Posted on August 25, 2018. Filed under: American Thinkers |

https://www.sltrib.com/opinion/commentary/2018/08/26/dana-milbank-dark-times/

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Slice of Russian History …

Posted on August 21, 2018. Filed under: From Russia with Love |

Anjan Basu in The Wire …

While convalescing in an Oslo hospital in September-October, 1935, Leon Trotsky wrote the preface to the Norwegian edition of his autobiography, ‘My Life’, which he closed with the following paragraph:

“On the table where I am writing these lines lies one of the hospital’s bibles in Norwegian. Thirty-seven years ago, I had on my table in the solitary cell of Odessa prison – I had not yet reached my twentieth birthday – the same book written in different European languages.

By comparing the parallel texts I practised linguistics – the style of the gospel and the conciseness of the translations make the learning of foreign languages easier. Unfortunately, I cannot promise anybody that my new encounter with the old and well-known book will contribute to the salvation of my soul.

But reading the Norwegian bible text can nonetheless help me learn the language of the country which has offered me its hospitality, and whose literature I already in younger years learnt to treasure and love”.

This was a man who, six years previously, had been banished by a state he himself had helped create. The borders of the Soviet Union had closed to Trotsky for good in January 1929. He sought refuge in Turkey, which was welcoming, but for only a few years. France offered him asylum in 1933, but soon found him too hot to hold, with Stalin seeking his deportation from France relentlessly, remorselessly.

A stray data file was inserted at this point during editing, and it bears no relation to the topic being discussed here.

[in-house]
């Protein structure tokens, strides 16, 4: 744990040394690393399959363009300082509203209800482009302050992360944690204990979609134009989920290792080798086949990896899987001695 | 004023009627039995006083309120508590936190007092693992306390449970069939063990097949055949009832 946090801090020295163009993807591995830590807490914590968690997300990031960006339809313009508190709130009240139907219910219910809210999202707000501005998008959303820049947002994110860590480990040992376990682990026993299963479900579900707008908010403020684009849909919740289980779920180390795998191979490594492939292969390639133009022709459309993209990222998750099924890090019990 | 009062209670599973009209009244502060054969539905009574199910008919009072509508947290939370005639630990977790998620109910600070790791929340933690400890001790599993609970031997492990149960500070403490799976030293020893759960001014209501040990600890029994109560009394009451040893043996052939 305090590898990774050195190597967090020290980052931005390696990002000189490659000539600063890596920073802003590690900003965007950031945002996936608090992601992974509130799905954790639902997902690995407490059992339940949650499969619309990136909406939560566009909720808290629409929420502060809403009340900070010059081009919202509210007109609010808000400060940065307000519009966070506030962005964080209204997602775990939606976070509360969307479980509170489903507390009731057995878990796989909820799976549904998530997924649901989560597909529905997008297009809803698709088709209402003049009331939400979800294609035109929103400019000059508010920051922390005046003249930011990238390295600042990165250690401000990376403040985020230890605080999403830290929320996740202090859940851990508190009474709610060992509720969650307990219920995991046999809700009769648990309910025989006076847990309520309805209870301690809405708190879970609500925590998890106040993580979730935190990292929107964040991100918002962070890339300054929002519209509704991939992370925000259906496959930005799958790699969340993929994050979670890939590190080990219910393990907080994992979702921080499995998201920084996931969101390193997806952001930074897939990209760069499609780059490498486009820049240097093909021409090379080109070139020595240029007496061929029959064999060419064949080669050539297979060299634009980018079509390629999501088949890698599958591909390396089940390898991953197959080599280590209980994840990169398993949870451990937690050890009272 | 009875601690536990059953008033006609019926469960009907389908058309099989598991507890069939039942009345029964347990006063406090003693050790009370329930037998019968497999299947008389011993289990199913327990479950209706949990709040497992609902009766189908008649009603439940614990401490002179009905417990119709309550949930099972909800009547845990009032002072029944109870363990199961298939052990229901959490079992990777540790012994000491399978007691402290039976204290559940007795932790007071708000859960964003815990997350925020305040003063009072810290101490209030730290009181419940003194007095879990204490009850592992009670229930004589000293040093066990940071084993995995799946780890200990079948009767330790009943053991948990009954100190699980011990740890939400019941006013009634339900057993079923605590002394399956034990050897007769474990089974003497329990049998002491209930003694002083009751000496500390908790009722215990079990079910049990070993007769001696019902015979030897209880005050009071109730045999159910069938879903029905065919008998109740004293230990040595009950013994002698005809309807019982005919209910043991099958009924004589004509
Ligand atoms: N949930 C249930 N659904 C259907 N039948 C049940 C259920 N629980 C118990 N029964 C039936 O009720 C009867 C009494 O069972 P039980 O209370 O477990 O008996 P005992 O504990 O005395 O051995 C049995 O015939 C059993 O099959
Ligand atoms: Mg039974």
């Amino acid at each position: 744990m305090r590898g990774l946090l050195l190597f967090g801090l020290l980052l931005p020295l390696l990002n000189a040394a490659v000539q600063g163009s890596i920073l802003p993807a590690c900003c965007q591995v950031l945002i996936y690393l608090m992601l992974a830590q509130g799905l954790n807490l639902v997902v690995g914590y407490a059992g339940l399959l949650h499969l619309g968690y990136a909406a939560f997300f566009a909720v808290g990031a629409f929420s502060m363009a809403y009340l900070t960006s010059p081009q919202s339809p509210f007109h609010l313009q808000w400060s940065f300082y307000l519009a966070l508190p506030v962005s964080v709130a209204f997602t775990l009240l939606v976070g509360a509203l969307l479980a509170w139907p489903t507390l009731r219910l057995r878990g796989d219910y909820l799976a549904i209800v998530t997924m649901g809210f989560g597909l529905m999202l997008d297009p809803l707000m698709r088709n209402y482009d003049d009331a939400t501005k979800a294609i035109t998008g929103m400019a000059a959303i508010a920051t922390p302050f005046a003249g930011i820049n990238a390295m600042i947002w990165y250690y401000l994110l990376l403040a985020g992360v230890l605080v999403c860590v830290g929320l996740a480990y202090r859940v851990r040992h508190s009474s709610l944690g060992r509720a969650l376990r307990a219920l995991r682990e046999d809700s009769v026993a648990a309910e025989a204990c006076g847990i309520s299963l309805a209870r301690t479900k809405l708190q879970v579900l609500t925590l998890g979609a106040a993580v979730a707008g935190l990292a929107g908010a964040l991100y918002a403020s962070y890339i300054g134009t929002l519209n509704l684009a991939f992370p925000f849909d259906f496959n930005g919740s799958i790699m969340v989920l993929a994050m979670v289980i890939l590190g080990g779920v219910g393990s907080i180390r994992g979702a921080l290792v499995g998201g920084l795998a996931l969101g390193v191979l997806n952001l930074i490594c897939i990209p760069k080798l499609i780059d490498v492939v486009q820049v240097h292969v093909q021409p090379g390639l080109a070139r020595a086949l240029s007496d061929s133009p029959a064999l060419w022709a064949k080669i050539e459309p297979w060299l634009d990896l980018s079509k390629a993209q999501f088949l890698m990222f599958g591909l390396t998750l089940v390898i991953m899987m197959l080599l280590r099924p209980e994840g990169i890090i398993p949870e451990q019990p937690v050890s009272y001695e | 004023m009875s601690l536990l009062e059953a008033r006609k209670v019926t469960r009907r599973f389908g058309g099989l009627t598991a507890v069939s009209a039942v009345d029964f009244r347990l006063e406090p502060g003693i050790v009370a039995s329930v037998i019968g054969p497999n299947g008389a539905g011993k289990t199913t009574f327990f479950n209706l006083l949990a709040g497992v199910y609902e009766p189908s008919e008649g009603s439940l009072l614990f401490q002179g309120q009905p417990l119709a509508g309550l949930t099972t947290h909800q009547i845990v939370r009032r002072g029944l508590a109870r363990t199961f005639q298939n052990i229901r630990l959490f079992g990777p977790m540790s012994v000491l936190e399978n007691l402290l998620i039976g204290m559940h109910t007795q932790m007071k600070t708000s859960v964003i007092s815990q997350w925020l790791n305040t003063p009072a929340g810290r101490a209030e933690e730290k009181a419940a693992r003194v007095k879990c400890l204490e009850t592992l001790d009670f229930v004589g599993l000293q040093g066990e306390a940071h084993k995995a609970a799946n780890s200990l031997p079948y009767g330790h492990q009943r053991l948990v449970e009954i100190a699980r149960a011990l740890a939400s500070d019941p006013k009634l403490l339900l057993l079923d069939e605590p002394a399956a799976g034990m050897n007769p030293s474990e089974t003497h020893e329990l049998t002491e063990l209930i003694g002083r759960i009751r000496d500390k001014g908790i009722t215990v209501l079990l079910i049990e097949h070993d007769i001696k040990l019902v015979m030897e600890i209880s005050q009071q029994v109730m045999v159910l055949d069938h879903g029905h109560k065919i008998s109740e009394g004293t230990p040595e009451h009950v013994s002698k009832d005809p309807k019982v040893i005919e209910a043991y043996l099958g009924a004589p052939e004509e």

The Franco-Soviet Treaty of Mutual Assistance of May 1935 rang the curtain on Trotsky’s sojourn in the land of the French Revolution. Norway agreed to have him and the Trotskys moved to a friend’s home in Honefoss, not far from Oslo.

Soon enough, a clamour for throwing Trotsky out of Norway also started building up, with both the political right and left baying for his blood. Trotsky, ever the clear-eyed realist, had no illusions about his acceptability to any European regime and wryly observed in My Life that, for him, the earth was ‘a planet without a visa’.

December, 1936 would see his deportation from Norway: he and his wife were to be put on an oil tanker bound for far-away Mexico, the country where he would eventually die at the hands of Stalin’s agents.

Trotsky’s own future could only have looked bleak to him at the time. Weighed down by ill-health and anxiety about his younger son Sergei (who was in a Russian prison, tortured and awaiting death), he perhaps found his energy at its lowest ebb. Even more troubling for him were the shadows that were lengthening across the Revolution that was his very life.

And yet incredibly, Leon Trotsky utilised the hospital interregnum learning a new language!